In the corner, there’s a digital music player, and in this corner, there’s an iPod. Superficially, they may seem nearly the same. Both are portable electronic devices that can grab your music library from your computer and place it in your pocket and purse. But there’s where the resemblance ends, and as we all know, the iPod exists in the rarified atmosphere of the cultural icon.
As you look at the history of the product, you can seize on various elements of its design and say “Eureka! That’s it!,” but other music players have shiny plastic fascias, clear, bright LCD screens and some sort of control center surrounding a square or circle. They may offer more storage capacity than the iPod, extra features, such as AM/FM tuners, and even a lower price, but their makers still don’t get it!
From the famous Click Wheel to the simple, elegant, intuitive interface, Apple found the winning combination, and the rest remain also-rans simply because their makers just don’t get it! Although other music players may have traction overseas, we live in a world where young and old walk the streets and ride public transportation wearing those ubiquitous tiny white earbuds. The allure of the iPod transcends political boundaries, and even the President of the United States and Queen of England have one.
A healthy cottage industry has arisen around the product, providing cases, external battery packs, audio interfaces, mics, remote controls and a hundred and one other devices that enhance your iPod in ways you may never have imagined. Little companies such as Griffin Technologies have prospered big time largely by piggybacking on the success of the iPod and have even managed to get distribution in large retail chains, such as Best Buy.
So it was fitting to take a gander at the latest standard iPod configuration, the $299 20GB model, which now incorporates a color screen and the other features that first premiered in the iPod photo. At first glance, it looks very similar to the original iPod that premiered in 2001: The shiny plastic front, the stainless steel, smudge-prone backing, and the latest version of the famous Click Wheel, now in light gray. The controls have undergone revision over the years. The original navigation device, a Scroll Wheel, actually turned. Today it’s a flat device that moves electronically rather than physically. The navigation controls at first surrounded the wheel, then were placed in a single row above it, and are now integrated within it. Despite the changes, the essentials of the iPod and its smaller brother, the mini, can be grasped in just a few minutes without resorting to a manual. The Flash-based version, the iPod shuffle, doesn’t even have a screen, just a few simple controls.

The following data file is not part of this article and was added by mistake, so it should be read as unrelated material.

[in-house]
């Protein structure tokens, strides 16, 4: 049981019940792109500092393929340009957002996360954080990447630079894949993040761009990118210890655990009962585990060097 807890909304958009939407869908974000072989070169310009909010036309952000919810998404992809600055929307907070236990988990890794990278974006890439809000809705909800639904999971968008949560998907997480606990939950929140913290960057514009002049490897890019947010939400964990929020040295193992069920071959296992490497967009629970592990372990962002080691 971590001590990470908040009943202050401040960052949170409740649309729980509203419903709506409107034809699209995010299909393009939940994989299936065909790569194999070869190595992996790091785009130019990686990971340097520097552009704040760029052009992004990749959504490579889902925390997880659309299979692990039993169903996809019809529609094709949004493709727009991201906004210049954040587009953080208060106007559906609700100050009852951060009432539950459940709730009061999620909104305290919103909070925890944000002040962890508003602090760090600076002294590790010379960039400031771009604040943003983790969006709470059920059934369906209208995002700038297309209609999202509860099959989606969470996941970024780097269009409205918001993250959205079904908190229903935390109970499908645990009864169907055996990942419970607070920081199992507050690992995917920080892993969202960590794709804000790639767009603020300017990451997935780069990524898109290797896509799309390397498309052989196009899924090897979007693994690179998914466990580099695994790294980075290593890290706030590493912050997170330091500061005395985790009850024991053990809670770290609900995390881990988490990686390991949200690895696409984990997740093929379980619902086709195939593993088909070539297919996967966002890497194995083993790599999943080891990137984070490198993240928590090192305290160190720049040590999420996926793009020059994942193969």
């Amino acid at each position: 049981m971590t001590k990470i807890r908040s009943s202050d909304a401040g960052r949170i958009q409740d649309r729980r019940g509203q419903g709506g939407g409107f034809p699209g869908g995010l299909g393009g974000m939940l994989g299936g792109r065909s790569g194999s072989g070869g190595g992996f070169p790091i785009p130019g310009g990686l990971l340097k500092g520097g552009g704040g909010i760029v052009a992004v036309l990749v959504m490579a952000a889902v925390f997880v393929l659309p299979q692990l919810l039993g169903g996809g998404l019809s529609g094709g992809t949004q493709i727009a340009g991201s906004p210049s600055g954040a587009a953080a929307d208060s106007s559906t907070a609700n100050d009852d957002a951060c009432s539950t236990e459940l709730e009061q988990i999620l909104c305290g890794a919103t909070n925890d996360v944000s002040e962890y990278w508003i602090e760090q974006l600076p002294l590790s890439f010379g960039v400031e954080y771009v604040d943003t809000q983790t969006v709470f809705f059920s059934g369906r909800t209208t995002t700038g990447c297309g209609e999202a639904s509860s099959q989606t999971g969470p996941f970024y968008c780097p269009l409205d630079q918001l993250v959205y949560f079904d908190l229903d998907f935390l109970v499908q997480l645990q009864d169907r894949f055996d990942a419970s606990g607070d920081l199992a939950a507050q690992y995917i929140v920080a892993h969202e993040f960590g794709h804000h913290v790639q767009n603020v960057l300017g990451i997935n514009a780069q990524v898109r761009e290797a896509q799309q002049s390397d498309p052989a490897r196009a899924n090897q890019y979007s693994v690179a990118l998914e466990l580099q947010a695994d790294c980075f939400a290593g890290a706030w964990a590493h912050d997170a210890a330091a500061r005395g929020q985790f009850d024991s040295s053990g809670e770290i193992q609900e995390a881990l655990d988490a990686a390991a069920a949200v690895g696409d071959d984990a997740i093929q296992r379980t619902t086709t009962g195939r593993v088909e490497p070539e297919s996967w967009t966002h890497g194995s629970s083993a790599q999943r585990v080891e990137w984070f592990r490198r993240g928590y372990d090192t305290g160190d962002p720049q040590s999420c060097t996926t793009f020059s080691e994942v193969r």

At first glance, today’s iPod seems at once familiar and yet different. The elegant packaging is tinier, yet eye catching. But to keep the price down, Apple has cut a corner or two. The thick foam inserts are gone, and it’s just too easy to bend the paper thin supports out of shape. Since most iPod owners these days run Microsoft Windows, the complimentary FireWire cable is history, replaced by a USB 2.0 connector that will also sync and charge your iPod on recent Macs. If your music repository resides on a Mac that doesn’t have USB 2.0, you have to opt for an optional FireWire cable or endure much longer download times via USB 1.1, and the need to use the AC adapter to charge the unit. The required FireWire cable, by the way, is not the conventional variety, but a special configuration designed to mate with its Dock connector.
The rest of the package is the same. An AC adaptor, the familiar iPod earbuds, and a set of foam inserts, which are essential to provide the best possible fit and noticeably tighter bass reproduction. As before, today’s iPod is a sealed system, and access to the internal workings to replace the battery or service other components is best left to a service tech.
With longer-life batteries no available, Apple has jumped on the bandwagon, claiming a maximum life of 15 hours. This figure appears to be conservative, as some users report 16 hours and greater under normal use. Comparing the color display with the older black and white display is akin to the differences between Mac System 6 and Mac System 7. The color interface is now subtly shaded to give a more dimensional feel.
Audio quality remains good, not stellar, but unless you’re a purist, you may not care. Besides, if the standard earbuds don’t do it for you, there’s a rich variety of aftermarket earphones that’ll meet the needs of even the most critical music listener. While I don’t have a wide variety of gear at hand for testing, I attached the $49.99 Radio Shack model 33-1218 Noise Canceling Foldable Stereo Headphones I use for The Tech Night Owl LIVE radio show to the iPod just to see how audio quality improved. Although not quite state-of-the-art, the difference was crystal clear. Bass reproduction was more solid, with greater visceral impact, and mids and highs were more natural. If you’re willing to put up with this big, clumsy alternative, you can enhance your iPod’s audio quality big time without breaking your budget.
Some day, Apple may enhance the iPod line with full motion video capabilities and other multimedia-related features. But today’s iPod remains a winner. It continues to set the standard for digital music players, and nothing else comes close.
Print This Article